Journalists and the ‘Professional Ideal’ in Britain: the Institute of Journalists, 1884-1907

Research output: Journal PublicationsJournal Article (refereed)

20 Citations (Scopus)

Abstract

This article examines the early history of the Institute of Journalists as a case study of occupational development in late Victorian and Edwardian Britain. It argues that disagreements over the putative meaning of ‘professional’ led to widespread belief that journalists’ interests were best served by organizing as a trade union rather than as a ‘professional organization’. Drawing on trade periodicals, memoirs and journalism handbooks, this article illustrates the complexities of the ‘professional ideal’ and underscores the ambiguous position of the ‘mental labourer’ in British society.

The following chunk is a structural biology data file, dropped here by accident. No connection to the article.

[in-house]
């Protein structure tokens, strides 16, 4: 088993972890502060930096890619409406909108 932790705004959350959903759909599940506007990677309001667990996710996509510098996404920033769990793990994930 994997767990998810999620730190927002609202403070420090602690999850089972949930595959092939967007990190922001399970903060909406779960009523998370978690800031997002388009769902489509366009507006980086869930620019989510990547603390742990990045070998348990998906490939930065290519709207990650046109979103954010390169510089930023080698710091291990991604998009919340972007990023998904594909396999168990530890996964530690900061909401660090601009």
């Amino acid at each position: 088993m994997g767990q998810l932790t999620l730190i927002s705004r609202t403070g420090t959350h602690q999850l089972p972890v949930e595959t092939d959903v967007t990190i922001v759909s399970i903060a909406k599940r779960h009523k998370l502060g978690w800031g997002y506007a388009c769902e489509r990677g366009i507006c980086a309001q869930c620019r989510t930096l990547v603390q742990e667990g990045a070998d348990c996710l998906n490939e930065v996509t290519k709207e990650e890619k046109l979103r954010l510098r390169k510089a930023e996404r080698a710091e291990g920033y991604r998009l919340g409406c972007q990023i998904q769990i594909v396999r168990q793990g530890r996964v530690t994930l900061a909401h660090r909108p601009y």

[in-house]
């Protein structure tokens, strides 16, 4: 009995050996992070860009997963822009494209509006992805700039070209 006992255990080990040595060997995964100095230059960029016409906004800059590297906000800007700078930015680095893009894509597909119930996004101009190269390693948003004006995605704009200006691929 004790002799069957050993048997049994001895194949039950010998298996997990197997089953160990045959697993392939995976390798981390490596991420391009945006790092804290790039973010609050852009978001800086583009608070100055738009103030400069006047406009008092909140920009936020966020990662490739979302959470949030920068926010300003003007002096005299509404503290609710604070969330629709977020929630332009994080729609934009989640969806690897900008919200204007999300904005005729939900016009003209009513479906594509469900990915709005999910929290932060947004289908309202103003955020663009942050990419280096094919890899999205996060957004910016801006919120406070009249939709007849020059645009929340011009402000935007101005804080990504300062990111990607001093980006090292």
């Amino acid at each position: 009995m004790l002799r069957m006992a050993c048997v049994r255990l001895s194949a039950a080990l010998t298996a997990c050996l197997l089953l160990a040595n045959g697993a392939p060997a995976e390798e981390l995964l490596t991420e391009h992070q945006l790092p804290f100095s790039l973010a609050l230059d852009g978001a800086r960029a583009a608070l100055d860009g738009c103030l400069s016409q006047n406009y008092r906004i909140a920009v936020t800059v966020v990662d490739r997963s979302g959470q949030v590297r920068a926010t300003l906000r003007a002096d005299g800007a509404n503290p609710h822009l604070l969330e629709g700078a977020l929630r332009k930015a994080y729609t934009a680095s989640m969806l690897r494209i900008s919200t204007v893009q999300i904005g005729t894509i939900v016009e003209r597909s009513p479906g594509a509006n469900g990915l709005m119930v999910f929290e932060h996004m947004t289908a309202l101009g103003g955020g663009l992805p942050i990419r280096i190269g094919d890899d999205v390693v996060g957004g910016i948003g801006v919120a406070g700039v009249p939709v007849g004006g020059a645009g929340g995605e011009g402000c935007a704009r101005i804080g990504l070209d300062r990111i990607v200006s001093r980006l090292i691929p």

Original languageEnglish
Pages (from-to)183 - 201
Number of pages19
JournalHistorical Research
Volume72
Issue number178
DOIs
Publication statusPublished - Jun 1999
Externally publishedYes

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journalist
professional association
trade union
journalism
history
Journalists
Ideal
Society
Early History
Laborers
Handbook
Trade Unions
Journalism
Organizing
Late-Victorian
Memoir

Cite this

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Journalists and the ‘Professional Ideal’ in Britain: the Institute of Journalists, 1884-1907. / HAMPTON, Mark Andrew.

In: Historical Research, Vol. 72, No. 178, 06.1999, p. 183 - 201.

Research output: Journal PublicationsJournal Article (refereed)

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